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TV's Emmy Awards Feature Humor, Sympathy for Victims of Hurricane Katrina

American television honored its best Sunday with the Emmy Awards. The 57th annual Emmys featured humor, serious moments, and expressions of sympathy for victims of Hurricane Katrina.

Winners included William Shatner, who first found fame as Captain Kirk on the 1960s science fiction series, Star Trek. This year, he earned an Emmy for his supporting role in the drama Boston Legal. Hollywood veteran Paul Newman earned an Emmy for his supporting role in Empire Falls, a miniseries about a fading U.S. town and its inhabitants.

Actress Whoopi Goldberg announced the winner of the Emmy for best comedy series - a popular show that is leaving the air after nine years.

"And the Emmy goes to Everybody Loves Raymond, said Goldberg.

Brad Garrett and Doris Roberts both won Emmys for their supporting roles on Everybody Loves Raymond. A new series about castaways, called Lost, was named best drama.

The mood at the presentation was mostly light, as usual. But just three weeks after Hurricane Katrina swept through the U.S. Gulf Coast, there were some serious moments, and an appeal for funds to help rebuild the homes of victims. First-time Emmy winner Patricia Arquette of the series Medium, named best actress in a drama, turned her thoughts to the evacuees and the volunteers who are helping them.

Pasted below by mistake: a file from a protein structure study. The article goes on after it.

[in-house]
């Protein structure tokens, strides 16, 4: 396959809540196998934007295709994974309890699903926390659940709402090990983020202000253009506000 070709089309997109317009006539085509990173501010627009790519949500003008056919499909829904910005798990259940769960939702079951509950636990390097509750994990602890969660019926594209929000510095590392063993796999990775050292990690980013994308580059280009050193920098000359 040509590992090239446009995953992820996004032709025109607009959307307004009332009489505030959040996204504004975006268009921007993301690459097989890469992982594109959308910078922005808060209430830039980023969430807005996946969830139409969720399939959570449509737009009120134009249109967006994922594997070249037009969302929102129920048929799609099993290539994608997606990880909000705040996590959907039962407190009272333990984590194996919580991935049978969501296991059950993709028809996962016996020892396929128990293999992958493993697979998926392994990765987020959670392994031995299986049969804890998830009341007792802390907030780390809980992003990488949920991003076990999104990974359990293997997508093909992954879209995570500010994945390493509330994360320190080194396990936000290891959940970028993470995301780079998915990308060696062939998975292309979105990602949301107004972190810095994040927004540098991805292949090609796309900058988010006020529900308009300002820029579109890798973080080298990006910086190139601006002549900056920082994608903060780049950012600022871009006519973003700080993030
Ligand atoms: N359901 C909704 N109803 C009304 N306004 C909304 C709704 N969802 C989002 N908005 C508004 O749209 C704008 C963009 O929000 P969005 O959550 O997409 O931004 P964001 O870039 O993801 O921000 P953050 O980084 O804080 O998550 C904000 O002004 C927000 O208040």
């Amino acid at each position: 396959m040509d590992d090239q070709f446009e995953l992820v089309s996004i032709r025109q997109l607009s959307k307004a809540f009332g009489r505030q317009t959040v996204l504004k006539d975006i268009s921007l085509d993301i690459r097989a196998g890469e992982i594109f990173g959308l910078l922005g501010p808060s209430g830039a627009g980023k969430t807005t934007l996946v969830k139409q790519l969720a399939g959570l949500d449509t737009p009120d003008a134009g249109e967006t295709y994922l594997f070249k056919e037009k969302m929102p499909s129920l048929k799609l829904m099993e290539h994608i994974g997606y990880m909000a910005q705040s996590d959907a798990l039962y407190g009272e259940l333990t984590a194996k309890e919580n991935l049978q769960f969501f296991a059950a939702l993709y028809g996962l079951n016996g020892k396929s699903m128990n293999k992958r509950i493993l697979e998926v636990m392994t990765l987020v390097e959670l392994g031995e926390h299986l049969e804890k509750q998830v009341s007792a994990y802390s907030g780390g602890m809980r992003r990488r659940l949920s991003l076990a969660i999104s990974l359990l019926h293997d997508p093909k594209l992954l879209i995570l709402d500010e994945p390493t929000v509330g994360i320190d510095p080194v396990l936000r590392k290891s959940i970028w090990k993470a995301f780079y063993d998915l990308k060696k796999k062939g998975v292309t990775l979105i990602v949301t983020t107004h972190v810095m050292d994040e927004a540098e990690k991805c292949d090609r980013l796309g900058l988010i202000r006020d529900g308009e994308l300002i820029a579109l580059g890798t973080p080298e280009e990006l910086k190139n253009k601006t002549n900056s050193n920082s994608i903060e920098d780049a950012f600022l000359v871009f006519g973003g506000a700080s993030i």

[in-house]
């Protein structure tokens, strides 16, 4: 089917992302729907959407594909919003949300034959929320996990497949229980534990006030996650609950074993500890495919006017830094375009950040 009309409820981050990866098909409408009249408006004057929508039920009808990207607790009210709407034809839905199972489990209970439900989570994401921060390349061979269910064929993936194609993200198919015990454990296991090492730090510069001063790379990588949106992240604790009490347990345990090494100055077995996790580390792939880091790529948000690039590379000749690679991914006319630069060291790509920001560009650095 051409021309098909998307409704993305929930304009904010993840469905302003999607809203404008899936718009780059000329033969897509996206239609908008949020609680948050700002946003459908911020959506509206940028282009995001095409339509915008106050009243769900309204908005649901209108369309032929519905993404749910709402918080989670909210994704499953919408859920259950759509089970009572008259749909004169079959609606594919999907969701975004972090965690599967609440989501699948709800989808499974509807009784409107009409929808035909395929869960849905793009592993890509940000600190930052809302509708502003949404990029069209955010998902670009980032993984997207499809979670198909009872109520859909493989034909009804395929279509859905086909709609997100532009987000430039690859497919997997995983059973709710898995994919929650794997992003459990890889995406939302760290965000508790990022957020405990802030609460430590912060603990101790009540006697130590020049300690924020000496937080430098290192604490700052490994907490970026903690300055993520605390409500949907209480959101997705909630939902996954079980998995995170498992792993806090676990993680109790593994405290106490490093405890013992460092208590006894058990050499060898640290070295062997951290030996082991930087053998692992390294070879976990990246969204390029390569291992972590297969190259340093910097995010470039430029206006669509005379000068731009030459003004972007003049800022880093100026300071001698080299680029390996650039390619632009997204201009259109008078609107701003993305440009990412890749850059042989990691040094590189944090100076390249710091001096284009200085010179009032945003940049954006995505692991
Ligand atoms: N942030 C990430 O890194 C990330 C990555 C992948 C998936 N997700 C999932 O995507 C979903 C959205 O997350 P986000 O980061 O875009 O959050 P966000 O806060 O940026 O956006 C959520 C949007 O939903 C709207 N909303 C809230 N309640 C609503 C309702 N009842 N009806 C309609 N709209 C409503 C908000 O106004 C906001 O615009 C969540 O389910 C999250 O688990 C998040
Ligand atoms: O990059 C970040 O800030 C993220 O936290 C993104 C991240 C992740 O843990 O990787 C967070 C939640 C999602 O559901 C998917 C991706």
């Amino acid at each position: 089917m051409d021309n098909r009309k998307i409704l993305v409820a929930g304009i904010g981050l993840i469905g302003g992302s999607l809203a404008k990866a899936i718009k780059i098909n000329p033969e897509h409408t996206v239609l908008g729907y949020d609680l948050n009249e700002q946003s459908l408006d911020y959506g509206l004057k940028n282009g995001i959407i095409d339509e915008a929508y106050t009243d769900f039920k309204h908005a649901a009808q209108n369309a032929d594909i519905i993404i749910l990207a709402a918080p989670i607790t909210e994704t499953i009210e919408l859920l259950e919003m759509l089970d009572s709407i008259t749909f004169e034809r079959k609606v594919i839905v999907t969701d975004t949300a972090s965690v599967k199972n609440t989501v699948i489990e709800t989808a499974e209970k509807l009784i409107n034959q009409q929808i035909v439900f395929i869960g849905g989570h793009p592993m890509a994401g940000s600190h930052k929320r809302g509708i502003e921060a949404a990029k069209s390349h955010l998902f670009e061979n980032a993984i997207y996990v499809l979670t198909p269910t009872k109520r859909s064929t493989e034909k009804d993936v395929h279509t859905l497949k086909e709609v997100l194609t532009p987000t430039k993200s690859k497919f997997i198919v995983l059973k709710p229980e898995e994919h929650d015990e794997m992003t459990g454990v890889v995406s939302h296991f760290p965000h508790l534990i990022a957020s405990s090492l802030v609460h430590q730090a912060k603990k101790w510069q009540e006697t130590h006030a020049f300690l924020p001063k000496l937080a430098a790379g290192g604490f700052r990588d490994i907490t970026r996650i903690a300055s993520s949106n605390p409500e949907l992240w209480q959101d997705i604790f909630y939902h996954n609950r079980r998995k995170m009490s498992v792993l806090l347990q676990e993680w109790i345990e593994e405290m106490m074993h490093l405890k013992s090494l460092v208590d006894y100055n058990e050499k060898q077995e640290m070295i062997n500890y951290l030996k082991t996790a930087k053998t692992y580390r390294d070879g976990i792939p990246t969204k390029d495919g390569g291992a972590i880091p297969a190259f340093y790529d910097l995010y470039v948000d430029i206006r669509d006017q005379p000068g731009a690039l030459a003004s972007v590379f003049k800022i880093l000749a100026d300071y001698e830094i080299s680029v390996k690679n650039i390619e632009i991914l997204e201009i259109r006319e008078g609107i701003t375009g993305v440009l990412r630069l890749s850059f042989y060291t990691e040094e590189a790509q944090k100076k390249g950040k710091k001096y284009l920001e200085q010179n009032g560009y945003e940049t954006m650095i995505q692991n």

"They need so much help. We cannot give up, even when it starts creeping off the news, we have to do so much for these people still," said Arquette.

The actress also had a message for U.S. troops in Iraq, saying she hopes they return home safely.

Comedian Ellen DeGeneres hosted the award show. She and others wore magnolias to support the hurricane victims. The magnolia is the state flower of the stricken states of Louisiana and Mississippi, and the comic comes from New Orleans, the Gulf Coast city hardest hit by the storm. In 2001, she hosted the Emmys after the September 11th terrorist attacks on New York and Washington.

"I guess I don't have to point out that this is the second time I've hosted the Emmys after a national tragedy and I just want to say that I'm honored because it's times like this that we really, really need laughter," said DeGeneres.

In a satirical routine, comic Jon Stewart ridiculed the slow government response to the disaster.

At a time when television is dominated by serious news stories, Emmy producers honored three television anchormen who have dominated the airwaves for decades. Peter Jennings of the ABC network died of lung cancer last month. Dan Rather of CBS and Tom Brokaw of NBC both retired from their newscasting duties during the past year.

The late television host Johnny Carson was also remembered for his humor, charm, and intelligence.

Producers hoped to put more life into a sometimes-sluggish ceremony by including a contest modeled on a talent show called American Idol. Theirs, called "Emmy Idol," allowed viewers to vote for their favorite rendition of old television theme songs, including one sung by real estate mogul Donald Trump and actress Megan Mullally.

Perhaps surprisingly, they won.